In an interview posted on Kusi.com, under the title “Navigating college admissions amid Coronavirus pandemic,” Robert Massa, who teaches about higher education at the University of Southern California and is a former admissions dean from Johns Hopkins University and Dickinson College, offered these thoughts, among others, on how the COVID-19 pandemic could affect a student’s quest to attend the school of their choice.
1. More Time
Due to the uncertainties surrounding the health and financial implications of the pandemic, many colleges will not have filled their classes by the traditional May 1 deadline. Colleges that are concerned about not meeting their numerical enrollment goals will likely be flexible in allowing students to apply, even at this late date.
To give students more time to visit and consider other factors, a number of colleges have pushed back their deposit deadline to June 1. For the most part, these are schools that historically have not filled their class by May 1. The more selective institutions are keeping the May 1 candidates reply date.
If you have a deposit deadline from one school that is May 1 and another that is June 1, and you need more time to decide, appeal to the May 1 school to give you more time. Depending on how close that college is to filling its class, it may be flexible.
2. A better shot
If a student has applied to one of the most selective, strongest universities – which represent less than 4% of the four-year public and nonprofit private colleges in the U.S. – they will be just as hard to get into, at least initially, as they’ve been in the past. Those schools are, however, likely to have longer wait lists this year, primarily because of the uncertainty surrounding international students and whether they will be able to travel to the U.S. And if they can’t, more students may be admitted from the waitlist than in past years.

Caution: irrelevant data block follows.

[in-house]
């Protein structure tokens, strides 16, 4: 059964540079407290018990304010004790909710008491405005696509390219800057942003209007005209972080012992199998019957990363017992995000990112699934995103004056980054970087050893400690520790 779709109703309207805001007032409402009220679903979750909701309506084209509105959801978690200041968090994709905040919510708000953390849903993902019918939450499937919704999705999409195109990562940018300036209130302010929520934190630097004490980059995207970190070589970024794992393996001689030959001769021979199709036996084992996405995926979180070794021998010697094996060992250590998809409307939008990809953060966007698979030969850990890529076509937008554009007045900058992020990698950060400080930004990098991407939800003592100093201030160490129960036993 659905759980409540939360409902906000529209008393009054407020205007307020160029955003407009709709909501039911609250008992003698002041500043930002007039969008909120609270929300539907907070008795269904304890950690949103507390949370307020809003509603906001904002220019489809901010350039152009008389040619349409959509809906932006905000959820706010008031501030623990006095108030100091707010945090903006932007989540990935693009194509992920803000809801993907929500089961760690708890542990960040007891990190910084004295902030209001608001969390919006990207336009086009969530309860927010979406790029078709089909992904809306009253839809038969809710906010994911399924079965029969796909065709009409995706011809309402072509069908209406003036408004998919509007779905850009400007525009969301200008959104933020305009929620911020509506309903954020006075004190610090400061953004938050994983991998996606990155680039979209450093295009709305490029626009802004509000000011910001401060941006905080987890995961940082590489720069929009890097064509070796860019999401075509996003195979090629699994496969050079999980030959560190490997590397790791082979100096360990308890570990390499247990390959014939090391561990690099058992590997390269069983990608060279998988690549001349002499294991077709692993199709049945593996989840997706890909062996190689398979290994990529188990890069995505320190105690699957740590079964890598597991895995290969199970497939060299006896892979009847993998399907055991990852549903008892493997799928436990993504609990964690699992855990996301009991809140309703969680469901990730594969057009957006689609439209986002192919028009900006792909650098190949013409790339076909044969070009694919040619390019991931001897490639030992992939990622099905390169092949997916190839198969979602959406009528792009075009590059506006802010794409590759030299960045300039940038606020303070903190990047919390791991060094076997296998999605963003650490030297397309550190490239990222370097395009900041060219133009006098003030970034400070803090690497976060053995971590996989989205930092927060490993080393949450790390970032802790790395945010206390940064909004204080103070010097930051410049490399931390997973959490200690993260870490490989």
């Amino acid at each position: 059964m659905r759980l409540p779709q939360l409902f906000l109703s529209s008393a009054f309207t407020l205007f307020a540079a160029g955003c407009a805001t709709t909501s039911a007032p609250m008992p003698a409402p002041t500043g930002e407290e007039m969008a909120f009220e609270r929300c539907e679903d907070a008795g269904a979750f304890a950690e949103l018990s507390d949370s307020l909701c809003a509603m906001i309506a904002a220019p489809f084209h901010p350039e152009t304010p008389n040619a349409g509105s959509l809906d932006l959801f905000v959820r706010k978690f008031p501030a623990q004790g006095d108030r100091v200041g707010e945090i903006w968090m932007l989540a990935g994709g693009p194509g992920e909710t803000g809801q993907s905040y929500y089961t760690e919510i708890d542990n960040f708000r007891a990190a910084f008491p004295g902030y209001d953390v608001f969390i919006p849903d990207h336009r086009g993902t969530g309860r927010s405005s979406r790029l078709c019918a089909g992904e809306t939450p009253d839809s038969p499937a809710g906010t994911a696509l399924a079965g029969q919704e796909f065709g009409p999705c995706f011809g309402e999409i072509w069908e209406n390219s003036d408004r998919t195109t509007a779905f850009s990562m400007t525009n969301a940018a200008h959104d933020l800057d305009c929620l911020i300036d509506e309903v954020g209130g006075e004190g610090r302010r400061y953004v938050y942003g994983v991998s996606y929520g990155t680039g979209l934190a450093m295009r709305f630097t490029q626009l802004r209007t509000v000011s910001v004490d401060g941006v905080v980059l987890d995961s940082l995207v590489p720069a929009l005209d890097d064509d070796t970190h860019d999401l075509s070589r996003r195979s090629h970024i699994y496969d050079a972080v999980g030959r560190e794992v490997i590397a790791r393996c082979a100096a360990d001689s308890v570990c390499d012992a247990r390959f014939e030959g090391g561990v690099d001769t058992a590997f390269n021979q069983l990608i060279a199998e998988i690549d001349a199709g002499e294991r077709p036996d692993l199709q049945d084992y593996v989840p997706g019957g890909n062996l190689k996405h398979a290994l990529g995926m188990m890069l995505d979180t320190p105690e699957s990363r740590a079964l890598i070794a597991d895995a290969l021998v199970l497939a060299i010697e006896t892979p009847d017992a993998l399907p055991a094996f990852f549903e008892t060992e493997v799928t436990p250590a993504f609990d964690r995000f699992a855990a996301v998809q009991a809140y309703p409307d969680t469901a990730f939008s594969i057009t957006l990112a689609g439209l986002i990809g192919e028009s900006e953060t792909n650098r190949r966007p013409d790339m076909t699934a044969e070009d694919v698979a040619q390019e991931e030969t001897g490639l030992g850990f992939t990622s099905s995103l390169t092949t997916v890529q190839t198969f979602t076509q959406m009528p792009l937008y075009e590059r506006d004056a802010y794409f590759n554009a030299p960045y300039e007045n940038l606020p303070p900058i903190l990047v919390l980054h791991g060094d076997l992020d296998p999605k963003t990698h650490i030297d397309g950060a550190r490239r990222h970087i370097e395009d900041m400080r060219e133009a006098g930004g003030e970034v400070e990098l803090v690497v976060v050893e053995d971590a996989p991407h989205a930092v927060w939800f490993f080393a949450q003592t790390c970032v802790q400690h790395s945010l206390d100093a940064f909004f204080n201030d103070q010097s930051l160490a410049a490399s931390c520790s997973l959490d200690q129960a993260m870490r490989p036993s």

But, if students have applied to one of the vast majority of the other selective colleges – including the 16% that admit between a fifth and half of their applicants – it is likely to be somewhat easier to get in for several reasons.
Because of the economic consequences of Coronavirus, as many as a fifth of students think they may have to abandon their first choice college to attend a school that is more affordable, according to a survey conducted in March. In addition, that survey found that a college closer to home would be a more viable choice than a first-choice institution for 35% of students. Taking these factors into consideration, colleges are likely to admit more students than they did last year because they expect that more of their admitted students will ultimately opt to stay closer to home or to attend a more affordable school.